Rovibrational Quantum Chemical Treatment of Inorganic and Organometallic Astrochemicals


ConspectusOur two groups have both independently and collaboratively been pushing quantum-chemical techniques to produce highly accurate predictions of anharmonic vibrational frequencies and spectroscopic constants for molecules containing atoms outside of the typical upper p block. Methodologies employ composite approaches, relying on various levels of coupled cluster theory - most often at the singles, doubles, and perturbative triples level - and quartic force field constructions of the potential portion of the intramolecular Watson Hamiltonian. Such methods are known to perform well for organic species, and we have extended this to molecules containing atoms outside of this realm.One notable atom that has received much attention in this application is magnesium. Mg is the second-most-abundant element in the Earth's mantle, and while molecules containing this element are among the confirmed astrochemicals, its further atomic abundance in the galaxy implies that many more molecules (both purely inorganic and organometallic) containing element 12 exist in astrophysical regions in chemical sizes between those of atoms and dust-sized nanocrystals. Our approach discussed herein is producing quality benchmarks and predicting novel data for magnesium-bearing molecules.The story is similar for Al and Si, which are also notably abundant in both rocky bodies and the universe at large. While Na, Sc, and Cu may not be as abundant as Mg, Al, and Si, molecules containing Na and transition metals have also previously been reported to be detected beyond the Earth. Consequently, the need to produce spectral reference data for molecules containing such atoms is growing. While several experimental groups (including, notably, the groups in Arizona, Boston, and France/Spain) have clearly led the way in detection of inorganic/organometallic molecules in space, computational support and even rational design can provide novel avenues for the detection of molecules containing atoms not typically studied in most laboratories. The application of quantum chemistry to other elements beyond carbon and its cronies at the top right of the periodic table promises a better understanding of the observable universe. It will also provide novel and fundamental chemical insights pushing the "central science"into new molecular territory.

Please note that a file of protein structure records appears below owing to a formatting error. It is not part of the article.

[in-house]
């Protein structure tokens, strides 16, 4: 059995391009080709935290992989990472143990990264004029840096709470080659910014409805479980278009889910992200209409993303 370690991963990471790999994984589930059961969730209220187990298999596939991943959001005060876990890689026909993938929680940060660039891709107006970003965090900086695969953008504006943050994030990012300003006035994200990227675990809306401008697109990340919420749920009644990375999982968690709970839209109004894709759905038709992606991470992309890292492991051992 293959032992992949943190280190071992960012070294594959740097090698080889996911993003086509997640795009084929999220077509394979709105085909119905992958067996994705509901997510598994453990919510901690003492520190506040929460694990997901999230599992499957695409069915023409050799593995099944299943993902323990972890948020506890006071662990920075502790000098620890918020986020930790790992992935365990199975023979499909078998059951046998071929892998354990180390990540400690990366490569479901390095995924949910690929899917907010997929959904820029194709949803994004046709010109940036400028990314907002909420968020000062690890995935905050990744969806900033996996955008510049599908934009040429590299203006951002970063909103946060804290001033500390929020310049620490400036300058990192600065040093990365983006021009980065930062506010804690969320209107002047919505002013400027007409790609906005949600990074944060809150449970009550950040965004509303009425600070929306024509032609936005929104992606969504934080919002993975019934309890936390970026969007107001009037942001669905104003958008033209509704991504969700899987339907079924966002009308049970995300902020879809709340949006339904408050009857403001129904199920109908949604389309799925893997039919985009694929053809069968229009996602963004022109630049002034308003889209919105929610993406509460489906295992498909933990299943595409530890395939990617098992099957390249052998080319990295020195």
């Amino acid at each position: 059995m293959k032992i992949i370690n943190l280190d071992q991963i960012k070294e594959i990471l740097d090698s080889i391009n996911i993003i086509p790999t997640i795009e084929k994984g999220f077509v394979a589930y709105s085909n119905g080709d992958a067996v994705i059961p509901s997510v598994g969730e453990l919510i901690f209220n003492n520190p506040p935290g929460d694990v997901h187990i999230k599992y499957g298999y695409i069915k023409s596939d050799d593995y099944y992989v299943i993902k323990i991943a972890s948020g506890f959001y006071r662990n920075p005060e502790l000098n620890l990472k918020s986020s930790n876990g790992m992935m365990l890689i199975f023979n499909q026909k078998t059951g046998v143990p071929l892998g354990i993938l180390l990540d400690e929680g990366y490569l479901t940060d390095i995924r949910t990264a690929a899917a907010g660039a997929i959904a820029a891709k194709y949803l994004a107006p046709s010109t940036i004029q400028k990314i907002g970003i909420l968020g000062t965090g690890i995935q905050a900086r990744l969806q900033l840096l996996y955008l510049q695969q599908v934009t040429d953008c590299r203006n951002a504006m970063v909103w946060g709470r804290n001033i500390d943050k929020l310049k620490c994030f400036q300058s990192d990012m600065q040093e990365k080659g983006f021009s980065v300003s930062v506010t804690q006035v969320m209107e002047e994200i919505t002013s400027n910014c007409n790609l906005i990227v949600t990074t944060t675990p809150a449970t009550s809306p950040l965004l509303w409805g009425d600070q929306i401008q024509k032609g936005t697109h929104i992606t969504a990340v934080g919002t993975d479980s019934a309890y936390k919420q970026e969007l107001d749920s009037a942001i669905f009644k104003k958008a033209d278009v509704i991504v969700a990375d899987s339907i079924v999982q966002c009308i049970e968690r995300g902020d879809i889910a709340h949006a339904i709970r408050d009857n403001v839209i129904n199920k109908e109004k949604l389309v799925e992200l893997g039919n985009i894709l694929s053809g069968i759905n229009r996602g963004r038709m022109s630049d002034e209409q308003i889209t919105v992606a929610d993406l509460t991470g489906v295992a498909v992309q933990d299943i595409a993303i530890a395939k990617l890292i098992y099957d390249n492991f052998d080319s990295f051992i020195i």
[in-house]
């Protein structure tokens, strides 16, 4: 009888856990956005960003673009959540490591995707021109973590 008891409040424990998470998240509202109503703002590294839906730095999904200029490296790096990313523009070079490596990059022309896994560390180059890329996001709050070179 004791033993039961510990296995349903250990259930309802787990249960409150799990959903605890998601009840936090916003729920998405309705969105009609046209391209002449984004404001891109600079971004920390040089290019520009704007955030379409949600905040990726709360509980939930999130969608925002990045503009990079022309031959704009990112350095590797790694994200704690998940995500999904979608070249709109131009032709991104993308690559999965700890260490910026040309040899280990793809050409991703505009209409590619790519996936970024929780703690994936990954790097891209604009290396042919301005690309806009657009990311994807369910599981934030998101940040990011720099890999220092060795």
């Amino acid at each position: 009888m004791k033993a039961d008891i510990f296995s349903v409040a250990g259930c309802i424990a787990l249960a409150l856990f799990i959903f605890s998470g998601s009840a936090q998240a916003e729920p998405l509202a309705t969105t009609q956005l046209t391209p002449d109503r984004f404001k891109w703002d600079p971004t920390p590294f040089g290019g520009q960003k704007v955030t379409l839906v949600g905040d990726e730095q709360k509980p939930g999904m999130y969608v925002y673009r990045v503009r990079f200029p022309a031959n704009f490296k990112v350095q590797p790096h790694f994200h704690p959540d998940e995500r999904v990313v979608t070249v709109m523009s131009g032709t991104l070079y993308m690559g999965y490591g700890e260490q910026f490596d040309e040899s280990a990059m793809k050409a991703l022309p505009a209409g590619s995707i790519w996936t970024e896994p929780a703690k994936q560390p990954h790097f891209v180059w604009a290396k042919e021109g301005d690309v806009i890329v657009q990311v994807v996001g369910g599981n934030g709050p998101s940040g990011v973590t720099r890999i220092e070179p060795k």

Publication Title

Accounts of Chemical Research